Ten years later, John Dalgleish Cairns was assessed on 163 acres (3 of 29a) and 150 acres (15ab). Mrs J.D.Cairns was assessed on 161 acres in Wannaeue. Approximations for the first two parcels of land are: Melway 190 C3 and 171 B-C11. I believe that the third was a total of 159 acres 6 roods and 47 perches (160.3.7) granted to the aforementioned rabbit inspector (254 E2, and the part of Greens Bush north of Limestone Rd.) J.D.Cairns received the grant for allotment 17 Wannaeue of 175 acres on 30-6-1916. (170 G10.) This land had frontages to Jetty, Grasslands and Browns Rds.
CHAPMAN-SHEEHAN. (page 77, Dreamtime of Dromana.)
George Chapman married Elisabeth Bain in 1865. I have a theory that Elisabeth was the daughter of the chap that built a flour mill on Lochton (177 A-E 4) in 1856 and that George had gone there when he arrived in 1857. Cay, (Fred) Chapman and Kaye had sold their grants (3 G-H 1-6) in about 1853 and it is likely that Fred was leasing Lockton when his haystack was destroyed by fire in 1856.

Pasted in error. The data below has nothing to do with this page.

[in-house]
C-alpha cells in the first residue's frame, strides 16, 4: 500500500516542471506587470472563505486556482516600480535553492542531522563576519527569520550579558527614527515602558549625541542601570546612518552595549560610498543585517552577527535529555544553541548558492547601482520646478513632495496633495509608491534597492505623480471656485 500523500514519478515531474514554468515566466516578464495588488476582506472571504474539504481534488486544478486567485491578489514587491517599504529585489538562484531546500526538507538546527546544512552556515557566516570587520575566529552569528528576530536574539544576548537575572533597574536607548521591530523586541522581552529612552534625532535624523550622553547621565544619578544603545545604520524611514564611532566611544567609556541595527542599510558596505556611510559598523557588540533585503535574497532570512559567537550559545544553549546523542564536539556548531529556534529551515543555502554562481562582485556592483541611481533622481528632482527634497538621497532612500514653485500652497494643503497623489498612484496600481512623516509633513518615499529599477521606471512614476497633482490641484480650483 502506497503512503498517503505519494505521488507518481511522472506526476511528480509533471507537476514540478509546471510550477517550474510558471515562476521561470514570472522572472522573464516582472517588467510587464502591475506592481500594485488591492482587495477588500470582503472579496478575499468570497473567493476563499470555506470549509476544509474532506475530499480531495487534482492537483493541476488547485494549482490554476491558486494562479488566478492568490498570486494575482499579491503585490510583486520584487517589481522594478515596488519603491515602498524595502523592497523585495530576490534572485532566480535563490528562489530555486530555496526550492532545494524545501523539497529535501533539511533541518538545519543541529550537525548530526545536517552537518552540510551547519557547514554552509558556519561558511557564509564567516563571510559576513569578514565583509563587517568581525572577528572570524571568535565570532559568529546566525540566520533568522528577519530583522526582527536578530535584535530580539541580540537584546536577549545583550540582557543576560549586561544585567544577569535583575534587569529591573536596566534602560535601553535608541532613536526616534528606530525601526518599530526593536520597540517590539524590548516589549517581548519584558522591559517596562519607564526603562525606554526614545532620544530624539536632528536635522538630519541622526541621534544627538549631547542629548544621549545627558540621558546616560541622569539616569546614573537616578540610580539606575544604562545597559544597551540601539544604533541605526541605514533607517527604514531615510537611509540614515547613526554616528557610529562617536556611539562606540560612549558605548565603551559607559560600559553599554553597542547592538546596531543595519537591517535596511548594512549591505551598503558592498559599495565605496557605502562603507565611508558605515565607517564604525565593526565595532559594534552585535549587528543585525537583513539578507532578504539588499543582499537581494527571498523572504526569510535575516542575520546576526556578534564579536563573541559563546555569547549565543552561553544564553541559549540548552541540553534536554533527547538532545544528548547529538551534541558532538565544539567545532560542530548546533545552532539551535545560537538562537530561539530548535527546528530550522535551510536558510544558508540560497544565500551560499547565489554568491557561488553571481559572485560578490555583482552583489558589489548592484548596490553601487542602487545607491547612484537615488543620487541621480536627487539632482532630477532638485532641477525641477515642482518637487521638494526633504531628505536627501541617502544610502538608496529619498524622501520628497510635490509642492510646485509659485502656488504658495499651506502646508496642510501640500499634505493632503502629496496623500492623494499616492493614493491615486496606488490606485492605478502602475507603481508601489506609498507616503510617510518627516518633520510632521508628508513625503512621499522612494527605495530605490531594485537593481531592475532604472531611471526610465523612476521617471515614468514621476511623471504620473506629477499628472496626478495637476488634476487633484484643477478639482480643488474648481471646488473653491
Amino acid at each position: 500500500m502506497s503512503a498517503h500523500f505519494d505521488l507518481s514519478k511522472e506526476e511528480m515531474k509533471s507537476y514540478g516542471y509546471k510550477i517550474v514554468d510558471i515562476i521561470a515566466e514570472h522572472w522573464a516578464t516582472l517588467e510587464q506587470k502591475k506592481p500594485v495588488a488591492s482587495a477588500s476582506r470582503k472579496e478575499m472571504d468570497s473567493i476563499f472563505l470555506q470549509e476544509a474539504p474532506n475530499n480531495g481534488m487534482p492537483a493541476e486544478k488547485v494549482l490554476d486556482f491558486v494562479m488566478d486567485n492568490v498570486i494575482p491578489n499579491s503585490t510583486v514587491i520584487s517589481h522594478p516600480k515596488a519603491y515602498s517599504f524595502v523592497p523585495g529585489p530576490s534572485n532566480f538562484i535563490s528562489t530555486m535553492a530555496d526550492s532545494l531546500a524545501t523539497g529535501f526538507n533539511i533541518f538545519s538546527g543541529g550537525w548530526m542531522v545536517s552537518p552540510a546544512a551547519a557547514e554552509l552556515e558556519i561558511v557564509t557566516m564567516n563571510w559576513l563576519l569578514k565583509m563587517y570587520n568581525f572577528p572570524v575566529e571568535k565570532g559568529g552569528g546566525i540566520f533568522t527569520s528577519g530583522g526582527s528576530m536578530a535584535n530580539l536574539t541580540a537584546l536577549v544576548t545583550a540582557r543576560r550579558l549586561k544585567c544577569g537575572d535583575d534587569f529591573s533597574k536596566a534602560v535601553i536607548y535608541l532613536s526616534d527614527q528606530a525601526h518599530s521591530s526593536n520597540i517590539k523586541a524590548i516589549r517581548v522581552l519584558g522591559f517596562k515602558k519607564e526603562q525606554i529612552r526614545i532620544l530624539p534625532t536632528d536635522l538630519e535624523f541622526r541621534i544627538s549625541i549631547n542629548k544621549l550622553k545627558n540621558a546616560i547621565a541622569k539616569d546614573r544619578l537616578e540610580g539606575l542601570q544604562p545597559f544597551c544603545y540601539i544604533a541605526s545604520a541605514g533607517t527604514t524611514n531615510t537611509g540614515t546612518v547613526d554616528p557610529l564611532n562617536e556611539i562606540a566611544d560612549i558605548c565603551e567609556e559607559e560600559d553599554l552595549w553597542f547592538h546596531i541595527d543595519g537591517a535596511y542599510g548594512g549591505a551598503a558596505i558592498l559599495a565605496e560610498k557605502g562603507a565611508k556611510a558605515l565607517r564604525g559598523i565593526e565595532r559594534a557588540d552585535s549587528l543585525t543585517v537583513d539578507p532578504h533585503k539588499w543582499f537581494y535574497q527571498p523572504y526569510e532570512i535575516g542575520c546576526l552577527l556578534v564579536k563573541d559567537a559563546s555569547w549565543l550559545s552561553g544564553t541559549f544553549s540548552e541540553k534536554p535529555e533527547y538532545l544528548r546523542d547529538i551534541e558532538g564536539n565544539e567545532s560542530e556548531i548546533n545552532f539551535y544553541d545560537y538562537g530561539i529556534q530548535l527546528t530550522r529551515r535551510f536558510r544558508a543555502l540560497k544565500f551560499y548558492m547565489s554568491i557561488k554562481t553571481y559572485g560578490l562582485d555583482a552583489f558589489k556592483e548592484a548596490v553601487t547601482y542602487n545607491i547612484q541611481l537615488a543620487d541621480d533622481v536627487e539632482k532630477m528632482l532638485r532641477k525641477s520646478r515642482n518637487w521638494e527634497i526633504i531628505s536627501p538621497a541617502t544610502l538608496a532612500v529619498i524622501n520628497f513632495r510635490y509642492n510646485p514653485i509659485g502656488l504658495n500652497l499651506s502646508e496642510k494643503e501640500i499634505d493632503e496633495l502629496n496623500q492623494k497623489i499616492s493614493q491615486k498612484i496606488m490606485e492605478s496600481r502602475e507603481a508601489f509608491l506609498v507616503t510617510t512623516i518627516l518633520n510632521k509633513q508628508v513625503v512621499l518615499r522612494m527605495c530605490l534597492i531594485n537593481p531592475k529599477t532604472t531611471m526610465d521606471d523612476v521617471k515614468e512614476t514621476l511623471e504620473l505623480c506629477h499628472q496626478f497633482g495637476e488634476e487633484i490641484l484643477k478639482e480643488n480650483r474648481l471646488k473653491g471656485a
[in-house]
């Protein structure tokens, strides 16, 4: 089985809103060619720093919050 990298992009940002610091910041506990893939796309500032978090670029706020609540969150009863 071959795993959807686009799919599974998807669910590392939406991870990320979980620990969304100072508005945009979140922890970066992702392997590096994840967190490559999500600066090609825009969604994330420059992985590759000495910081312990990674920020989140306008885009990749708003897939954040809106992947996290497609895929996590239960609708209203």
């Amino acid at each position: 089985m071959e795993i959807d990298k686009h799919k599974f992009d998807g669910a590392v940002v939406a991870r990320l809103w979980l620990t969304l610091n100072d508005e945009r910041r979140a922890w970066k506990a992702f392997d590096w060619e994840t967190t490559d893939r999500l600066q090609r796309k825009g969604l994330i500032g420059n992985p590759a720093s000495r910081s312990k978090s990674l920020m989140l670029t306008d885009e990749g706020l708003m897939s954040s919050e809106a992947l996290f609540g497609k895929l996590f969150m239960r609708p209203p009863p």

George came to Dromana in 1862 and after working as a bullocky (until his team was killed by a disease) and a carrier, he bought Sea Winds on Arthurs Seat in 1876.
George’s first son, John, married Edith Sheehan from Red Hill. John, born in 1866, took Edith to Western Australia in the gold rush of the 1890’s. John and his brother set up a successful water condensing business in Kalgoorlie. Thomas returned to Red Hill after a few years to become an orchardist but John stayed and died in Bunbury during a typhoid epidemic in 1901. Edith returned to the Sheehan home in Red Hill with her little daughter.
SOURCE: LIME LAND LEISURE